Viewpoint: Bishop Robert Barron a Great Gift to the Church

by M. Francis Mannion

One of the brightest moments in the history on the Church in the U.S. in the past year was the appointment of Robert Barron as auxiliary bishop of Los Angeles. I got to know Fr. Barron over a decade ago when I was director of the Mundelein Liturgical Institute and he was professor of theology at Mundelein Seminary. Even then I was a fan.

In the intervening years, Barron has become what his late bishop Cardinal Francis George, O.M.I., described as “one of the Church’s best messengers.” He promises to be the first bishop since Fulton Sheen in the 1950s to gain a national reputation as a television evangelist.


In 2000, Barron established “Word on Fire Catholic Ministries,” which began to produce books and videos that gained international attention. He pioneered a new kind of evangelism, positive, beautiful, and compelling. He followed the formula proposed by Pope Benedict XVI and the Swiss theologian Hans Urs von Balthasar that the two most attractive and irresistible aspects of Christian faith are its beauty and its holiness. In this, he rescued the word “evangelism” from the narrowness, dourness, and negativity that one so often finds in television evangelism.

Barron gained international reputation when he produced a ten-part documentary series called “Catholicism.” The series gained attention even in the secular media such as PBS. I could not exaggerate the power and beauty of “Catholicism,” which George Weigel, a national Catholic writer and commentator, described as “The most important media project in the history of the Catholic Church in America.”

Barron has long lamented the split in pre-Vatican II Catholicism between the intellectual and the spiritual. This had led to a theology that was dry and unappealing, and a spirituality that lacked much substance and depth. Furthermore, he has lamented what he calls the “beige Catholicism” that developed after Vatican II (not because of Vatican II!). By this he meant a watered-down understanding of Catholicism that lacked conviction and was minimalistic in content and tone. “Beige Catholicism” sadly led to a colorless style of catechesis and liturgical practice. This sort of Catholicism allows the culture to set the agenda for the Church, and to underplay the power and beauty of the Catholic tradition.

I could not recommend Barron’s books and DVDs highly enough. While some of his works (like “The Priority of Christ”) require some theological background, most do not, thanks to Barron’s crystal-clear writing style.

Here are the books I recommend for the general audience:

*And Now I See: A Theology of Transformation (1998)

*The Strangest Way: Walking the Christian Path” (2002)

*Word on Fire: Proclaiming the Power of Christ (2008)

*Eucharist (2008)

*Seeds of the Word: Finding God in the Culture (2015)

*Vibrant Paradoxes: The Both/And of Catholicism (2016)

All of Barron’s DVDs are outstanding. Besides “Catholicism,” there are

*Untold Blessings: The Three Paths of Holiness (2005)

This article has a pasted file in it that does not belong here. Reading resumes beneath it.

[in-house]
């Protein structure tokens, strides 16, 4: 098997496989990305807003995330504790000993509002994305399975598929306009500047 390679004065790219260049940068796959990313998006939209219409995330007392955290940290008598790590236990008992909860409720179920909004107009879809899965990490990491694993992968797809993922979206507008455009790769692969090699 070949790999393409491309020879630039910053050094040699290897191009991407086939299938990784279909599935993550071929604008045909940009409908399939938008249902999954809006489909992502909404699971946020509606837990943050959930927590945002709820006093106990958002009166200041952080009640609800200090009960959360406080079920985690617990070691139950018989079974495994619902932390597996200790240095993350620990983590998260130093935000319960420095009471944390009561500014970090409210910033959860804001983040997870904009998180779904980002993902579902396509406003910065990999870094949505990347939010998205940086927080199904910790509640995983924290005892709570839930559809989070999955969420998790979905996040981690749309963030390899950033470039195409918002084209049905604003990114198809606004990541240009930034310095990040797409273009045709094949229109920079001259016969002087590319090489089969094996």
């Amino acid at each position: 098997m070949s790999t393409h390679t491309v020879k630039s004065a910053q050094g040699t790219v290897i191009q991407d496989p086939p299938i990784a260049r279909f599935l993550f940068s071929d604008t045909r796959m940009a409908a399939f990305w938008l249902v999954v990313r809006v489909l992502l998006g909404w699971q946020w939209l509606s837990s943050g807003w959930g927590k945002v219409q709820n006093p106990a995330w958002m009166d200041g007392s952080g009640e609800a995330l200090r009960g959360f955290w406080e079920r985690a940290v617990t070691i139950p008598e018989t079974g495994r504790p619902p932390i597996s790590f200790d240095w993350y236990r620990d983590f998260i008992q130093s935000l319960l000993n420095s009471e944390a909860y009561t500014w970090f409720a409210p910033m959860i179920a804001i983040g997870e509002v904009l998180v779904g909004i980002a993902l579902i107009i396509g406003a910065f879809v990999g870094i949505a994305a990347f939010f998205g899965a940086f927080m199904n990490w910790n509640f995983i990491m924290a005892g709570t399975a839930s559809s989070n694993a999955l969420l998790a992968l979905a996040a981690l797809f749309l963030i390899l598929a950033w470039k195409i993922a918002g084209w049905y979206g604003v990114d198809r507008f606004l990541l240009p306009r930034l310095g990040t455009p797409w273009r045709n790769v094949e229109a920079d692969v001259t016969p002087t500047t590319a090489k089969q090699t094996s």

*Conversion to Christ (2006)

*Seven Deadly Sins, Seven Lively Virtues (2007)

*Catholicism: The New Evangelization (2013)

*The Mystery of God (2015)

All of these are available through “Word and Fire Catholic Ministries,” and through local Catholic bookstores and internet suppliers.

As a member of the Catholic hierarchy in the U.S., Bishop Barron will bring a new and fresh voice to the initiatives of the episcopate, and he will, I would guess, become the leading light in the U.S. Bishops’ ongoing commitment to finding new and compelling ways to proclaim the Gospel.

Robert Barron is a great gift to the Church in the U.S. and, indeed, throughout the English-speaking world. May he prosper in his new ministry as bishop!

Msgr. Mannion is pastor emeritus of St. Vincent de Paul Catholic Church in Salt Lake City. Reprinted by permission of Catholic News Agency.











  1. He is personally a compelling speaker – more so than as he comes across in the videos. He really is on fire, and a joyful messenger of the Good News.

  2. The Strangest Way is my favorite on that list.

    I might have a quibble with the diagnosis. My premise is that we had beige liturgy and catechesis before Vatican II. But it was masked by the ritualism of the liturgy, and the preeminent Catholic culture in many parishes. Knock out the culture with cars, tv, suburbs, and I’m sure Thomas Aquinas seems quite beige.

    Thing is, one man can’t figure out all the problems and solve them. As Fr Ruff mentioned on another thread, the problems are complex and there are many challenges in 21st century America.

  3. He may have contributed some good stuff but every time I hear him speak, he is very self-referential to the point that it is a big turn off for me. He likes to talk a lot about all the stuff he has done, is doing and will do with a clear emphasis on “I”. I hope that as an auxillary out in the trenches he will get some sheep smell that will change his perspective.

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